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Young people key to ACA success, but desire to enroll is in question

Health Care and Health Insurance
by Jacqueline Lee
Young people key to ACA success, but desire to enroll is in question
Young people key to ACA success, but desire to enroll is in question

The Affordable Care Act's coverage mandate goes into effect at the start of next year. Because of this looming date, many are now turning their attention to young people's reaction to the idea that they have to carry insurance policies, which most do not currently have.

It has been widely acknowledged that young people could be a key to the successful operation of the Affordable Care Act's health insurance exchanges. The main reason for this perception is that younger people will help subsidize higher costs, making policies less expensive for people older than them. Now, though, the question is whether they will actually enroll in these marketplaces, according to a report from CNBC.

Recent research suggests that about 20 percent of people younger than 30 years old with full-time jobs did not receive health insurance, compared with 8.2 percent of people in their 50s with similar work situations. Part of this disparity is that those under the age of 26 are able to be covered by their parents' plans under the ACA, but that still leaves millions uninsured after that point, the report said.

In all, the Obama administration is on record as hoping that about 2.7 million young people sign up for state or federal health insurance exchanges, as they may serve to make coverage more affordable for others. Meanwhile, they would also be eligible for tax credits for those making as much as $45,000 per year, or about 400 percent of the federal poverty line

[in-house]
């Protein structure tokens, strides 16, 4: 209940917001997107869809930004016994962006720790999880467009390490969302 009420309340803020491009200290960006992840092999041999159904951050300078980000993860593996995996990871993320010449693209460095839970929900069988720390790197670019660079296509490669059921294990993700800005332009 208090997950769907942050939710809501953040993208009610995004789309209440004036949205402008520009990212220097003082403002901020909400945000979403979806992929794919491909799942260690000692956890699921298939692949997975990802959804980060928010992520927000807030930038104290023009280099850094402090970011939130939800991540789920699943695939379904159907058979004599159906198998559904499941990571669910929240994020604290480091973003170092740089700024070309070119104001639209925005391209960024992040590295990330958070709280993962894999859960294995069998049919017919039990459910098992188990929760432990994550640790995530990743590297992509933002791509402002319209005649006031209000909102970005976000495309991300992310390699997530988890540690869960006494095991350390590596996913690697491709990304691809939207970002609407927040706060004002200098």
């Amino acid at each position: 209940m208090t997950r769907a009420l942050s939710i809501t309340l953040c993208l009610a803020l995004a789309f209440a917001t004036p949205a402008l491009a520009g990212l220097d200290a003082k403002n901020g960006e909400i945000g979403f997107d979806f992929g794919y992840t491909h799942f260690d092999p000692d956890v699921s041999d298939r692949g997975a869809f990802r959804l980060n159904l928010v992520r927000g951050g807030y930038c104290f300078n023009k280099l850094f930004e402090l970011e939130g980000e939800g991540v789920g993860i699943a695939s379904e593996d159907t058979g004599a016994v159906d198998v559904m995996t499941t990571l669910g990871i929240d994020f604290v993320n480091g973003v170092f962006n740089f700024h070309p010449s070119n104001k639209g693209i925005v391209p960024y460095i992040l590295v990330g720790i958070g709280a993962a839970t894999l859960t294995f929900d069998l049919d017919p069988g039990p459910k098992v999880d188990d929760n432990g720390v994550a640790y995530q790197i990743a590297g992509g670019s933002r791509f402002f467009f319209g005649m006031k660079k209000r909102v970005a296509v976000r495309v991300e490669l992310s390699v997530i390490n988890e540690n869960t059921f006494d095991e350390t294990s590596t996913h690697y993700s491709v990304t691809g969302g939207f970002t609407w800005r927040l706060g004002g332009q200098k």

Some speculate that rather than take on even relatively low-cost plans, young people might instead opt to pay the fine that comes with not being covered at all, the report said. Where the former could cost upwards of thousands of dollars annually, estimates show that the fines may as low as $95 in some cases, and those with already-tight budgets due to constrained incomes could simply opt to pay that fine and continue to go without coverage altogether. In many cases, these people are generally young and healthy, and face little reason to seek any sort of healthcare over the course of a given year.

For these reasons, companies that will have to become ACA-compliant by the start of next year, and which employ a large number of young workers, may want to think carefully about the offerings they extend to workers as a means of striking a balance between cost and need.



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